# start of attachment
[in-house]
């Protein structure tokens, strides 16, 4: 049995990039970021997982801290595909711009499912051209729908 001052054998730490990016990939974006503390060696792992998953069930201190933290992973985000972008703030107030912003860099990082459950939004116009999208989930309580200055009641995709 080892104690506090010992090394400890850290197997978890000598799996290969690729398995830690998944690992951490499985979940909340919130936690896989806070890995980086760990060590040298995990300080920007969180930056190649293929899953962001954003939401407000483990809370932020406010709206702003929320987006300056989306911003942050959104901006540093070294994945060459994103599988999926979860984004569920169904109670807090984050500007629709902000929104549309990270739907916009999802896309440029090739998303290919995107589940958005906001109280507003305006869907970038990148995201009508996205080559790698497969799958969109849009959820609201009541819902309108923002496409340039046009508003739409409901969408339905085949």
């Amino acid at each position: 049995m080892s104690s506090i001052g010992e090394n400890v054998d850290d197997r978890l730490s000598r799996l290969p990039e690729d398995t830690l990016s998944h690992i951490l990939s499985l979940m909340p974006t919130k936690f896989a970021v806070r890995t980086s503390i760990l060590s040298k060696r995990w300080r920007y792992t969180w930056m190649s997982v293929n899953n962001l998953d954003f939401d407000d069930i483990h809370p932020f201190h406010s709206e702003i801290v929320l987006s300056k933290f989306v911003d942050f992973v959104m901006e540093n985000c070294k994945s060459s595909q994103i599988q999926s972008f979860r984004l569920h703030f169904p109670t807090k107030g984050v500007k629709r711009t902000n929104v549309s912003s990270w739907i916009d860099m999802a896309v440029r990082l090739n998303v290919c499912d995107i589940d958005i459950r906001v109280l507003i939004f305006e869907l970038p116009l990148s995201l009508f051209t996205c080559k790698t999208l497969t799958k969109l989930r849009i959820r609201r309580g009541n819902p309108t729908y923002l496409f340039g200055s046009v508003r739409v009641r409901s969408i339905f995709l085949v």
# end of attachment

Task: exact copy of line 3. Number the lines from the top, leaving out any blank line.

């Amino acid at each position: 049995m080892s104690s506090i001052g010992e090394n400890v054998d850290d197997r978890l730490s000598r799996l290969p990039e690729d398995t830690l990016s998944h690992i951490l990939s499985l979940m909340p974006t919130k936690f896989a970021v806070r890995t980086s503390i760990l060590s040298k060696r995990w300080r920007y792992t969180w930056m190649s997982v293929n899953n962001l998953d954003f939401d407000d069930i483990h809370p932020f201190h406010s709206e702003i801290v929320l987006s300056k933290f989306v911003d942050f992973v959104m901006e540093n985000c070294k994945s060459s595909q994103i599988q999926s972008f979860r984004l569920h703030f169904p109670t807090k107030g984050v500007k629709r711009t902000n929104v549309s912003s990270w739907i916009d860099m999802a896309v440029r990082l090739n998303v290919c499912d995107i589940d958005i459950r906001v109280l507003i939004f305006e869907l970038p116009l990148s995201l009508f051209t996205c080559k790698t999208l497969t799958k969109l989930r849009i959820r609201r309580g009541n819902p309108t729908y923002l496409f340039g200055s046009v508003r739409v009641r409901s969408i339905f995709l085949v």